One victory in three games doesn’t exactly scream optimism, but the turn of the calendar has seen Cal men’s basketball take steps in the right direction — and its upcoming matchup with Utah provides the team with another opportunity to grow.
The Bears (8-17, 2-10) have faltered against plenty of teams which love to shoot the three-ball, and Utah is no exception. The Utes (13-9, 5-6) enter their matchup with the Bears as one of the best collectives of shooters in the Pac-12, draining around nine per game — good for the second-most per game in the conference.
Utah’s shooting from deep has the potential to spell doom for Cal as the Bears’ 3-point defense isn’t just one of the worst in the nation, but the worst in the Pac-12 by a large margin, allowing opponents to hit 40.4 percent of their threes.
By comparison, the second-worst defense in the Pac-12 is Arizona, which allows opponents to drop in treys at a clip of 36.7 percent — a figure that makes the Wildcats look like the 2004 Detroit Pistons by comparison.
Conference play hasn’t just seen Cal become subjected to two beatdowns per week, but it has also shown an even further regression in regards to defending the three.
To make up for the lack of rain in the Bay Area this winter, the Bears’ Pac-12 opponents have taken it upon themselves to make a splash, shooting a blistering 44.3 percent from beyond the arc as a collective.
In conference play, Cal has allowed its contemporaries to drain 10 or more 3-pointers five or more times, including UCLA’s barrage of 17 en route to dropping a light 107 points at Haas Pavilion.
The general of the Utes’ platoon is no one other than the guard with a Napoleon Bonaparte-esque chip on his shoulder.
Standing at 5’8” and weighing in at 150 pounds, Utah senior Justin Bibbins’ frame is more appropriate for him to become a junior middleweight than a starting point guard of a Division I basketball team, but Bibbins’ game packs one hell of a punch.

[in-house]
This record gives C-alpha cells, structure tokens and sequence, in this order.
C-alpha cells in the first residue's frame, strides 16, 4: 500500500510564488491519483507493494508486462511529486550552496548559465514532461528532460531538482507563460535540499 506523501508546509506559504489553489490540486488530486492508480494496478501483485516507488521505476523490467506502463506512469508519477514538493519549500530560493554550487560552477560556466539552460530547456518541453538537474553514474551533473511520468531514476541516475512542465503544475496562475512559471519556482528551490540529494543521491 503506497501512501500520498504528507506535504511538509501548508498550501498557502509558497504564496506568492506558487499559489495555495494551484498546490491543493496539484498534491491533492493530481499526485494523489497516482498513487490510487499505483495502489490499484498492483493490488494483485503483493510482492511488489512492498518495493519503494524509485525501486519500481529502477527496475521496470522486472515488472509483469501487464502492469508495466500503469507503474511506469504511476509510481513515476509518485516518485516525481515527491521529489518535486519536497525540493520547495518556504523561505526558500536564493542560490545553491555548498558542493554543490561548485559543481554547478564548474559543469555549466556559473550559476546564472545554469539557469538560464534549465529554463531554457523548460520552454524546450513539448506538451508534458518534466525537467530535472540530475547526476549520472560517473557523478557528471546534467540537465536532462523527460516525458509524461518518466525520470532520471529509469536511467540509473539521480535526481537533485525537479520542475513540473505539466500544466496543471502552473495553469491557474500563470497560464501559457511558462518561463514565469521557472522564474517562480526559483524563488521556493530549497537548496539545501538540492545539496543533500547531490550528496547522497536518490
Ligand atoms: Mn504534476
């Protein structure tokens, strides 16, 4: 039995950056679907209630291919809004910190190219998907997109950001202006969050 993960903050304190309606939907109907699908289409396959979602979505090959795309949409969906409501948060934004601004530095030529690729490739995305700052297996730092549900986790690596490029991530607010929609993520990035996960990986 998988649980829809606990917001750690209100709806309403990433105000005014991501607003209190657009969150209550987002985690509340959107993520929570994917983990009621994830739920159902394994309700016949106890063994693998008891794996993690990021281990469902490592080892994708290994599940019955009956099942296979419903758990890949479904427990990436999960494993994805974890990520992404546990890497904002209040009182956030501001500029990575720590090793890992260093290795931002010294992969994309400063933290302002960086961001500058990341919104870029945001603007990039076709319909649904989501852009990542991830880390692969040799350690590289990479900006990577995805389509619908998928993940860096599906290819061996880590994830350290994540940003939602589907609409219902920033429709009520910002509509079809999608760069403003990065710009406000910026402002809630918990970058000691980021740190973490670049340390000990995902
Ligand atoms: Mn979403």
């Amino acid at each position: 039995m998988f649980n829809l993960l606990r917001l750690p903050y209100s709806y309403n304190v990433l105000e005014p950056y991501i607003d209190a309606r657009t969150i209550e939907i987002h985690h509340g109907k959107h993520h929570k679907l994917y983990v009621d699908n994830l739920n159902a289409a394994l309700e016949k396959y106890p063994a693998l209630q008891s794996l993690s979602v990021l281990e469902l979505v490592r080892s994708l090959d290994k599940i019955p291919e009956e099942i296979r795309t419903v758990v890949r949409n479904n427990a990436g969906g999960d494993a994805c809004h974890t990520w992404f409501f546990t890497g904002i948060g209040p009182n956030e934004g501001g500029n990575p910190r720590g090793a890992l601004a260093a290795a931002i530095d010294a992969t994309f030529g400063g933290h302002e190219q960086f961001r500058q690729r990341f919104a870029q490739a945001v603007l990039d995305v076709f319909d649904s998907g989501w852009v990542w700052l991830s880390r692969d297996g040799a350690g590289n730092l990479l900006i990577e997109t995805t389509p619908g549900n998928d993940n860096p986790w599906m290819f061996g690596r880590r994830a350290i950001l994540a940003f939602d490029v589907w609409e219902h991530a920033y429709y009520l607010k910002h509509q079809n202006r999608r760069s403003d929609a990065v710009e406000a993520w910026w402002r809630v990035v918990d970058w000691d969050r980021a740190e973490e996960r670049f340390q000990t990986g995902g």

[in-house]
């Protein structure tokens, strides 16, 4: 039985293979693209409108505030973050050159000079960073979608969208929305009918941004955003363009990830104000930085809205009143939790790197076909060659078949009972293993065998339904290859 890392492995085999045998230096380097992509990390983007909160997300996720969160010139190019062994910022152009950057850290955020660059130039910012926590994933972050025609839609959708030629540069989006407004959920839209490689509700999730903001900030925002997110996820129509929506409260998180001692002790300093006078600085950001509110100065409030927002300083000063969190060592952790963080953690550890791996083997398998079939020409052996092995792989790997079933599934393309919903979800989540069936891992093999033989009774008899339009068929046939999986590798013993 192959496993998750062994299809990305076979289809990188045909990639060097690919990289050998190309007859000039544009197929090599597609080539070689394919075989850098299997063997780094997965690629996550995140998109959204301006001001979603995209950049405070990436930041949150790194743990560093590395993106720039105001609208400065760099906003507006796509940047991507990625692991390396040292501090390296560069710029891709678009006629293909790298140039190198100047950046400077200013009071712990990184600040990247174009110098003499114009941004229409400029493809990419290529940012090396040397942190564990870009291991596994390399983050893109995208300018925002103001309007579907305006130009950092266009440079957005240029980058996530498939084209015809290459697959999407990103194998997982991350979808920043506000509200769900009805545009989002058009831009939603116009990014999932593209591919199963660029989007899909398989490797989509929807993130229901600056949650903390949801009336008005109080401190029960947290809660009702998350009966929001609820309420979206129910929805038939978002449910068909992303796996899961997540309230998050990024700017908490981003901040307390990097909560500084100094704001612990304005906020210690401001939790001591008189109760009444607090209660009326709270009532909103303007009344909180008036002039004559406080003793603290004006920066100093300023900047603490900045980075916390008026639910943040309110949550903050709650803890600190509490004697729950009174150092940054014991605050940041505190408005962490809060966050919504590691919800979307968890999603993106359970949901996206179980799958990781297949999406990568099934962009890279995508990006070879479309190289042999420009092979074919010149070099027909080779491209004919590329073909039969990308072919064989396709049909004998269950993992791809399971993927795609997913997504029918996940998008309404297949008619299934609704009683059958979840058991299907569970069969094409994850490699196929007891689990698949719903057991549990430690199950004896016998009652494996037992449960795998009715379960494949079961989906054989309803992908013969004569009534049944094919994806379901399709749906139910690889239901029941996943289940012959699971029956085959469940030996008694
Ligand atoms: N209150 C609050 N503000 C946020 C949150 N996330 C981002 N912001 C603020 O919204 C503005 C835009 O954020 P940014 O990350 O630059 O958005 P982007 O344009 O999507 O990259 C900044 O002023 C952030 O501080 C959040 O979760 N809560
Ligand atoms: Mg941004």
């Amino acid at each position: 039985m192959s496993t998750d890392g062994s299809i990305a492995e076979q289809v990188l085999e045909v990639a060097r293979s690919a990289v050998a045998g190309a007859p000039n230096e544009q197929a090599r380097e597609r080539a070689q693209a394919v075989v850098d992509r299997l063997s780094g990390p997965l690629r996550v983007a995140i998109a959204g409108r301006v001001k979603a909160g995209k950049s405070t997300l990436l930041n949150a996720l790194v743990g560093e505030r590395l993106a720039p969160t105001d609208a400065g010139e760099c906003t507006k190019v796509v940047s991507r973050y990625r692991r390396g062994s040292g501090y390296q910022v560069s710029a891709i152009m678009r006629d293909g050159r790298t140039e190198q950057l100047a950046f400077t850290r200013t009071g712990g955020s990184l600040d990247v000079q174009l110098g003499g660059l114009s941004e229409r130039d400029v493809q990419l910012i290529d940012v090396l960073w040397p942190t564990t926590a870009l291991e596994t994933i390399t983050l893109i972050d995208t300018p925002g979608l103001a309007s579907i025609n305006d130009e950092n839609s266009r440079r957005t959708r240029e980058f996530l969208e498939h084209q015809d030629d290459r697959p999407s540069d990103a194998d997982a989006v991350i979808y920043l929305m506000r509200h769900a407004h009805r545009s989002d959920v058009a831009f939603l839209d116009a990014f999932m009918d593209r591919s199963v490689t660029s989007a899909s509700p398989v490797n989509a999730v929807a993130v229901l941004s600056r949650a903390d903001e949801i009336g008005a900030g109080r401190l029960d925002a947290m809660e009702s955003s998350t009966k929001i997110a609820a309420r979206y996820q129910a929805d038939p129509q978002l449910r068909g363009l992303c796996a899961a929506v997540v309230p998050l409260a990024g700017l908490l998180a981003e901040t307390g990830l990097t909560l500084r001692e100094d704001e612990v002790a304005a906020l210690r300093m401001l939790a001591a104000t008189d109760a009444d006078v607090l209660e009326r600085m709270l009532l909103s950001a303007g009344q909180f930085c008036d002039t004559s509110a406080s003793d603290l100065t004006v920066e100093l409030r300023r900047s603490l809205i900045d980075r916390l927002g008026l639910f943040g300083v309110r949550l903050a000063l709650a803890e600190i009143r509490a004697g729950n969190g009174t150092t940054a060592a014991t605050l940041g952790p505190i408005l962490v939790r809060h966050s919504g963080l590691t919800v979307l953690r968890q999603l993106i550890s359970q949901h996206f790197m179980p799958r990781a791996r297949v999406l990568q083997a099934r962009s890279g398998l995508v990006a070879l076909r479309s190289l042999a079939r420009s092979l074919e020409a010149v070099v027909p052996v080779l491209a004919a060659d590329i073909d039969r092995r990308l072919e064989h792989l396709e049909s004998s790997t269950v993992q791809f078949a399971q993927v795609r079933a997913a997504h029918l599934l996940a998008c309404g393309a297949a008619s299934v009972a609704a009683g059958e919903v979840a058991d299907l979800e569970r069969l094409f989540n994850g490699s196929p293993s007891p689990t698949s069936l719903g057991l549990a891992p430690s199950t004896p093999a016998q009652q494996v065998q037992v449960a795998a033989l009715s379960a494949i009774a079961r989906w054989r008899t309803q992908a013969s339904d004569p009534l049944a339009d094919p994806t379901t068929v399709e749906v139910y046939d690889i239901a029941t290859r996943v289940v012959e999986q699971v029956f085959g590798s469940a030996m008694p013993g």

Not only is Bibbins the leader of Utah’s 3-point brigade, knocking down the shot at a clip of 43.6 percent, but he’s also the team’s leading scorer and playmaker. In 33.8 minutes per game, Bibbins is averaging 13.7 points and 5.0 assists per game with a true shooting percentage of 64.1 percent.
Bibbins has elevated his game since the beginning of conference play, putting up 15.4 points and 5.5 assists a night against conference opponents.
In Utah’s first conference game of the season, Bibbins drained five threes and scored a game-high 19 points against Oregon, and the Utes escaped Matthew Knight Arena with a road victory for the first time since 1951.
Stopping Bibbins won’t be as simple a matter as putting a larger defender on him, although Cal could exploit his lack of size on the defensive end.
It doesn’t help Cal that junior Don Coleman and freshman Darius McNeill — the two players who will likely be tasked with defending him — are the two worst-qualified defenders in the Pac-12 based on defensive box plus/minus.
The Bears have a stud of their own who has been balling out since the beginning of conference play in freshman Justice Sueing, but the forward comes into Jon M. Huntsman Center after his worst performance of the season.
Against Colorado, Sueing recorded only 6 points, which snapped his streak of games in which he’s hit double digits. Cal’s youngster had plenty of opportunities, but he only hit 1 of 15 shots from the field and missed all 10 of his 2-pointers.
Despite a very forgettable performance in Boulder, Sueing has still far and away been the Bears’ most consistent performer against Pac-12 opponents, averaging 16.2 points and 6.2 rebounds per game in conference play.